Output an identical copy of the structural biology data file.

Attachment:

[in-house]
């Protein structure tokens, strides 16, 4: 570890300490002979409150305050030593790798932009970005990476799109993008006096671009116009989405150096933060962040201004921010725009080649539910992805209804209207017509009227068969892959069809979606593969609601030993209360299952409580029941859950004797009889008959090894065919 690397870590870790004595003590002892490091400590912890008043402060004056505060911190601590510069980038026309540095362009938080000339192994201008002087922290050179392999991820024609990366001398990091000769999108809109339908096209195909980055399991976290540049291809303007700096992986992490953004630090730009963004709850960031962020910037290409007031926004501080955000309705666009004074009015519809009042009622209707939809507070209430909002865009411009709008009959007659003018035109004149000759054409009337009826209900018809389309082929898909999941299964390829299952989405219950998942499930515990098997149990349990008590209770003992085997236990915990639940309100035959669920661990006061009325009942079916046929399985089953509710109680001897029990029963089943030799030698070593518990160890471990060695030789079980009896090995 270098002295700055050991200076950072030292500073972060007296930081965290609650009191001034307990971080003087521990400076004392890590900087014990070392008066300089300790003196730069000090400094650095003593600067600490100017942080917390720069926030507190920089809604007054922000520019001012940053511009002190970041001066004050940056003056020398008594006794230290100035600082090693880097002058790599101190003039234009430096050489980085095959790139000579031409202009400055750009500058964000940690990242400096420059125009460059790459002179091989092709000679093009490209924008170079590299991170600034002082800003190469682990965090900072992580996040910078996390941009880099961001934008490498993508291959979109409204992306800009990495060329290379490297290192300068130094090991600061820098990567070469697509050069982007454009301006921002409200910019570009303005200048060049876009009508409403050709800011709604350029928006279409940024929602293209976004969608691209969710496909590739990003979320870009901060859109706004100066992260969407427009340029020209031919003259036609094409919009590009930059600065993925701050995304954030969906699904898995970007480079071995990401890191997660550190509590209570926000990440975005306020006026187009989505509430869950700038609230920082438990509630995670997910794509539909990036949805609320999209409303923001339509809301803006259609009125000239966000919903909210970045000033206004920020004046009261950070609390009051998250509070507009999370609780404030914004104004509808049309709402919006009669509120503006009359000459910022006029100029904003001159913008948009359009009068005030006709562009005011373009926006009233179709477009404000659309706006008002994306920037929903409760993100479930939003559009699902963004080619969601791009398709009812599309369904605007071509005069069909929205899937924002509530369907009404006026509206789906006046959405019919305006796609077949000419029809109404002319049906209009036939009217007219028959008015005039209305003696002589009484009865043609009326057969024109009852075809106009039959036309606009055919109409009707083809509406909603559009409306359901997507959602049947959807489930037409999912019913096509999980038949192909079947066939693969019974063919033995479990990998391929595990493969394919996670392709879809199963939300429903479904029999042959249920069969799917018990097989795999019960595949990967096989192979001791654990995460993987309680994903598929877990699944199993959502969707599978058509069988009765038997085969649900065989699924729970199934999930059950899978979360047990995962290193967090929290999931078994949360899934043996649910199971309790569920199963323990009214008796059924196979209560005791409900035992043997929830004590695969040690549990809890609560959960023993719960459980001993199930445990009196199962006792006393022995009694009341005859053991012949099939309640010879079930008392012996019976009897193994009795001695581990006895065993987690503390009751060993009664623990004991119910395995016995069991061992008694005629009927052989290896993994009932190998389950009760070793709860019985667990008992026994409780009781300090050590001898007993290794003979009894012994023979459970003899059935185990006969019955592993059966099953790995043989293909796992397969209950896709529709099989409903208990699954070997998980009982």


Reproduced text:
[in-house]
């Protein structure tokens, strides 16, 4: 570890300490002979409150305050030593790798932009970005990476799109993008006096671009116009989405150096933060962040201004921010725009080649539910992805209804209207017509009227068969892959069809979606593969609601030993209360299952409580029941859950004797009889008959090894065919 690397870590870790004595003590002892490091400590912890008043402060004056505060911190601590510069980038026309540095362009938080000339192994201008002087922290050179392999991820024609990366001398990091000769999108809109339908096209195909980055399991976290540049291809303007700096992986992490953004630090730009963004709850960031962020910037290409007031926004501080955000309705666009004074009015519809009042009622209707939809507070209430909002865009411009709008009959007659003018035109004149000759054409009337009826209900018809389309082929898909999941299964390829299952989405219950998942499930515990098997149990349990008590209770003992085997236990915990639940309100035959669920661990006061009325009942079916046929399985089953509710109680001897029990029963089943030799030698070593518990160890471990060695030789079980009896090995 270098002295700055050991200076950072030292500073972060007296930081965290609650009191001034307990971080003087521990400076004392890590900087014990070392008066300089300790003196730069000090400094650095003593600067600490100017942080917390720069926030507190920089809604007054922000520019001012940053511009002190970041001066004050940056003056020398008594006794230290100035600082090693880097002058790599101190003039234009430096050489980085095959790139000579031409202009400055750009500058964000940690990242400096420059125009460059790459002179091989092709000679093009490209924008170079590299991170600034002082800003190469682990965090900072992580996040910078996390941009880099961001934008490498993508291959979109409204992306800009990495060329290379490297290192300068130094090991600061820098990567070469697509050069982007454009301006921002409200910019570009303005200048060049876009009508409403050709800011709604350029928006279409940024929602293209976004969608691209969710496909590739990003979320870009901060859109706004100066992260969407427009340029020209031919003259036609094409919009590009930059600065993925701050995304954030969906699904898995970007480079071995990401890191997660550190509590209570926000990440975005306020006026187009989505509430869950700038609230920082438990509630995670997910794509539909990036949805609320999209409303923001339509809301803006259609009125000239966000919903909210970045000033206004920020004046009261950070609390009051998250509070507009999370609780404030914004104004509808049309709402919006009669509120503006009359000459910022006029100029904003001159913008948009359009009068005030006709562009005011373009926006009233179709477009404000659309706006008002994306920037929903409760993100479930939003559009699902963004080619969601791009398709009812599309369904605007071509005069069909929205899937924002509530369907009404006026509206789906006046959405019919305006796609077949000419029809109404002319049906209009036939009217007219028959008015005039209305003696002589009484009865043609009326057969024109009852075809106009039959036309606009055919109409009707083809509406909603559009409306359901997507959602049947959807489930037409999912019913096509999980038949192909079947066939693969019974063919033995479990990998391929595990493969394919996670392709879809199963939300429903479904029999042959249920069969799917018990097989795999019960595949990967096989192979001791654990995460993987309680994903598929877990699944199993959502969707599978058509069988009765038997085969649900065989699924729970199934999930059950899978979360047990995962290193967090929290999931078994949360899934043996649910199971309790569920199963323990009214008796059924196979209560005791409900035992043997929830004590695969040690549990809890609560959960023993719960459980001993199930445990009196199962006792006393022995009694009341005859053991012949099939309640010879079930008392012996019976009897193994009795001695581990006895065993987690503390009751060993009664623990004991119910395995016995069991061992008694005629009927052989290896993994009932190998389950009760070793709860019985667990008992026994409780009781300090050590001898007993290794003979009894012994023979459970003899059935185990006969019955592993059966099953790995043989293909796992397969209950896709529709099989409903208990699954070997998980009982």